Over the last century, kitchen design has evolved from being a secluded room at the back of the house, entirely divorced from all social and eating areas, to becoming the hub and focal point of the house. In our house, a tucked away kitchen can’t be further from the truth! It’s common practice for our guests to help with meal preparation (drinking wine in other words) or just keeping the host company and chatting away.
In order to get to the entertainment area, our guests move from the entry, through the kitchen, to the entertainment area at the back. For some reason, most of them (you know who you are…) get stuck at the benchtop that separate the informal dining and kitchen area. Well, we needed to fix that! Can’t have guests sitting down, drinking wine in the kitchen all night! My husband (who needs lots of space… he cooks with more gusto than most…) and I, both love cooking and entertaining. I wanted to create a space that would be functional for both of us to cook in, as well as a little easier on the eye than peeling, laminated kitchen cupboards and a yawning oven door…
So here’s what we’ll do:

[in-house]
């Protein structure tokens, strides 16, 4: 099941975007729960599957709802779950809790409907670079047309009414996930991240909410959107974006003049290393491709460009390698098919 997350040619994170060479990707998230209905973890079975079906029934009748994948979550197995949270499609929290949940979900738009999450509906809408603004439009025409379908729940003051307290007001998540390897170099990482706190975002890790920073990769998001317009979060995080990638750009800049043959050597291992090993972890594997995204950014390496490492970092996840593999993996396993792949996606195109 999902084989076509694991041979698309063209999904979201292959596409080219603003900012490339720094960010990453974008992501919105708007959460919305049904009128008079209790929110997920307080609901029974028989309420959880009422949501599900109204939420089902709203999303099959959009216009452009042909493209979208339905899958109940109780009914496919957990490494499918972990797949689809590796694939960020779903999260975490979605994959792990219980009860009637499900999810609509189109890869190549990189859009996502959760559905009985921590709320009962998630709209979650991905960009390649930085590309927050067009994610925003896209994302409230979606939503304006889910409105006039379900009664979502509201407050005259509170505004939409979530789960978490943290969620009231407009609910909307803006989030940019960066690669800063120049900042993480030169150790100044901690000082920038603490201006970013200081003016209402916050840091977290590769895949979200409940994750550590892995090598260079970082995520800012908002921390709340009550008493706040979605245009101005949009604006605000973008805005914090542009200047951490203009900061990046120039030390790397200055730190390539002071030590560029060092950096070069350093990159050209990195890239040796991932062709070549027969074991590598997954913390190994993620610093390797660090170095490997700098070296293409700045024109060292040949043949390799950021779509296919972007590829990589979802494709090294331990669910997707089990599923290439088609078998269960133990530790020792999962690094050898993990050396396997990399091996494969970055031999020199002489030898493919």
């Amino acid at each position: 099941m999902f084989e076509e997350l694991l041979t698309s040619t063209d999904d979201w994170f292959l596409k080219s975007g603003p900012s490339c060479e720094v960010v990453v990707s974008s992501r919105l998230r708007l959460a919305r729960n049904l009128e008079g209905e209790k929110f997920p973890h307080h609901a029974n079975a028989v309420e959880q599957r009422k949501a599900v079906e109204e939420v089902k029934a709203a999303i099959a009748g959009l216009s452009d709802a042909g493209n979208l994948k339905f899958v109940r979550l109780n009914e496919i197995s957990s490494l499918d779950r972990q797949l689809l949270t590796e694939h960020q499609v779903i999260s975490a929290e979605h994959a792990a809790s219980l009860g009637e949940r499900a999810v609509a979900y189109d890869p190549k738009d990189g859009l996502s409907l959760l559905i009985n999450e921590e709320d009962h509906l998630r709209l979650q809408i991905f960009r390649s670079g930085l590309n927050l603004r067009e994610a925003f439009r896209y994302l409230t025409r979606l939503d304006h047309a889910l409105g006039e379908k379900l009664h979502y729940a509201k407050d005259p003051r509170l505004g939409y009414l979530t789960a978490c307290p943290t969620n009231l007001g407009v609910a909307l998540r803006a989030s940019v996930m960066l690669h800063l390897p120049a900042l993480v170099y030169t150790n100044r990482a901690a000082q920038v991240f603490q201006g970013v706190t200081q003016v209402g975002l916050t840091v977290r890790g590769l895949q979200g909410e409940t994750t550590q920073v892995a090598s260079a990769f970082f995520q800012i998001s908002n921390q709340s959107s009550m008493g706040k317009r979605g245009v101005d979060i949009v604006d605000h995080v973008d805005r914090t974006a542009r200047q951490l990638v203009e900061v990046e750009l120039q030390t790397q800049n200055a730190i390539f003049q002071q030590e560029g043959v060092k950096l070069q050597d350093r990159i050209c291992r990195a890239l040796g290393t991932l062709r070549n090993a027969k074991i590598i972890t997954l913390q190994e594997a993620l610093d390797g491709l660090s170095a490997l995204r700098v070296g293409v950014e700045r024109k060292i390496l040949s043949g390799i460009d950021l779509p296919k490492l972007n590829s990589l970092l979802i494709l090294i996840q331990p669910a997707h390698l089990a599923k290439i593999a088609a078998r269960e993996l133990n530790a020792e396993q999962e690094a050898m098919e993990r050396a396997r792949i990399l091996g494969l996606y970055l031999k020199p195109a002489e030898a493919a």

So, getting from the old design to the new design, quite a few changes needed to be made. Question is, will our guests still want to hang out in the kitchen with us? One can only hope…
I believe that your kitchen should not just be about functionality. If you want it to be a gathering place for friends and family, you should add a touch of your memories and items you feel sentimental about. Don’t be afraid to show your personality in the form of possessions you’ve borrowed or inherited. Always add something that’s alive (not insects… focus on greenery such as herbs or flowers). I knew that I wanted our kitchen to feel the way my Ouma’s (Nanna’s) kitchen felt when we visited her as kids. She lived in a gabled Dutch style house on a farm just outside of Stellenbosch, South Africa.
Her kitchen had an Aga coal stove as you walked in the door, that always had a kettle boiling with rooibos tea. The kitchen cabinets were painted dark green and in the centre of it, stood a large timber table and chairs. This was our gathering place, listening to stories about the gorillas in the vineyard (she was such a liar!), drinking hot chocolate and cutting pictures out of magazines.
Although I opted for black cabinets (not green!), I tried to impart some of our South African heritage and rustic charm with dark timber flooring. We reused a number of vintage and antique items that my husband and I had gathered over the years, in particular an old butcher’s block. Other items are from Council clean up that I’ve painted (but we’ll keep that a secret), and several are lucky finds from Vinnie’s and Salvo’s (I’ll show you those later).
Next time, I’ll show you how the kitchen has progressed and where we cooked while undergoing the renovation.
If you would like to see what we’ve done with the upstairs part of the house, follow these links:
Cheerio ’til next time!